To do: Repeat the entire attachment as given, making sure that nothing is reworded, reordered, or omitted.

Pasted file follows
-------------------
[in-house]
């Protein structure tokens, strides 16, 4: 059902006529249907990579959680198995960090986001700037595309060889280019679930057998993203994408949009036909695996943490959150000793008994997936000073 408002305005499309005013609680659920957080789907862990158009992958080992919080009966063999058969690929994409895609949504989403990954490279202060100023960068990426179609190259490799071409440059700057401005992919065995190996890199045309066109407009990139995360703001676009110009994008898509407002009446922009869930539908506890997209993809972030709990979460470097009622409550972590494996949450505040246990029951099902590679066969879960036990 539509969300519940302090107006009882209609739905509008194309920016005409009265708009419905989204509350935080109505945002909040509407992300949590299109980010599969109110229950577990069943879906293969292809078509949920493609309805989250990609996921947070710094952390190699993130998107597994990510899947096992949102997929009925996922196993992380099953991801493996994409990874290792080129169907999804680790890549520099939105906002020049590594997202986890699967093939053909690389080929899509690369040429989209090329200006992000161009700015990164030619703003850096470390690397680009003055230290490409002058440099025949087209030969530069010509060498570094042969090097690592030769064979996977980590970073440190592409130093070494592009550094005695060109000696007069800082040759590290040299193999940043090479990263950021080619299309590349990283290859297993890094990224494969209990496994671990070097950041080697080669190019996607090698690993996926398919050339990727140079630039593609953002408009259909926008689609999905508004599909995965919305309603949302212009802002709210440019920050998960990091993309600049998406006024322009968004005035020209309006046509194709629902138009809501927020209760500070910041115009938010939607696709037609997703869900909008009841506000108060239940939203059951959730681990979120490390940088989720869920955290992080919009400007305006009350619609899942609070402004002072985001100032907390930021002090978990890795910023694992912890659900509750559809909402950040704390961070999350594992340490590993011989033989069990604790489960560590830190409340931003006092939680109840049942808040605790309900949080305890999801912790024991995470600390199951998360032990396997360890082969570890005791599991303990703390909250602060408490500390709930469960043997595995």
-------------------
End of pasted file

[in-house]
């Protein structure tokens, strides 16, 4: 059902006529249907990579959680198995960090986001700037595309060889280019679930057998993203994408949009036909695996943490959150000793008994997936000073 408002305005499309005013609680659920957080789907862990158009992958080992919080009966063999058969690929994409895609949504989403990954490279202060100023960068990426179609190259490799071409440059700057401005992919065995190996890199045309066109407009990139995360703001676009110009994008898509407002009446922009869930539908506890997209993809972030709990979460470097009622409550972590494996949450505040246990029951099902590679066969879960036990 539509969300519940302090107006009882209609739905509008194309920016005409009265708009419905989204509350935080109505945002909040509407992300949590299109980010599969109110229950577990069943879906293969292809078509949920493609309805989250990609996921947070710094952390190699993130998107597994990510899947096992949102997929009925996922196993992380099953991801493996994409990874290792080129169907999804680790890549520099939105906002020049590594997202986890699967093939053909690389080929899509690369040429989209090329200006992000161009700015990164030619703003850096470390690397680009003055230290490409002058440099025949087209030969530069010509060498570094042969090097690592030769064979996977980590970073440190592409130093070494592009550094005695060109000696007069800082040759590290040299193999940043090479990263950021080619299309590349990283290859297993890094990224494969209990496994671990070097950041080697080669190019996607090698690993996926398919050339990727140079630039593609953002408009259909926008689609999905508004599909995965919305309603949302212009802002709210440019920050998960990091993309600049998406006024322009968004005035020209309006046509194709629902138009809501927020209760500070910041115009938010939607696709037609997703869900909008009841506000108060239940939203059951959730681990979120490390940088989720869920955290992080919009400007305006009350619609899942609070402004002072985001100032907390930021002090978990890795910023694992912890659900509750559809909402950040704390961070999350594992340490590993011989033989069990604790489960560590830190409340931003006092939680109840049942808040605790309900949080305890999801912790024991995470600390199951998360032990396997360890082969570890005791599991303990703390909250602060408490500390709930469960043997595995």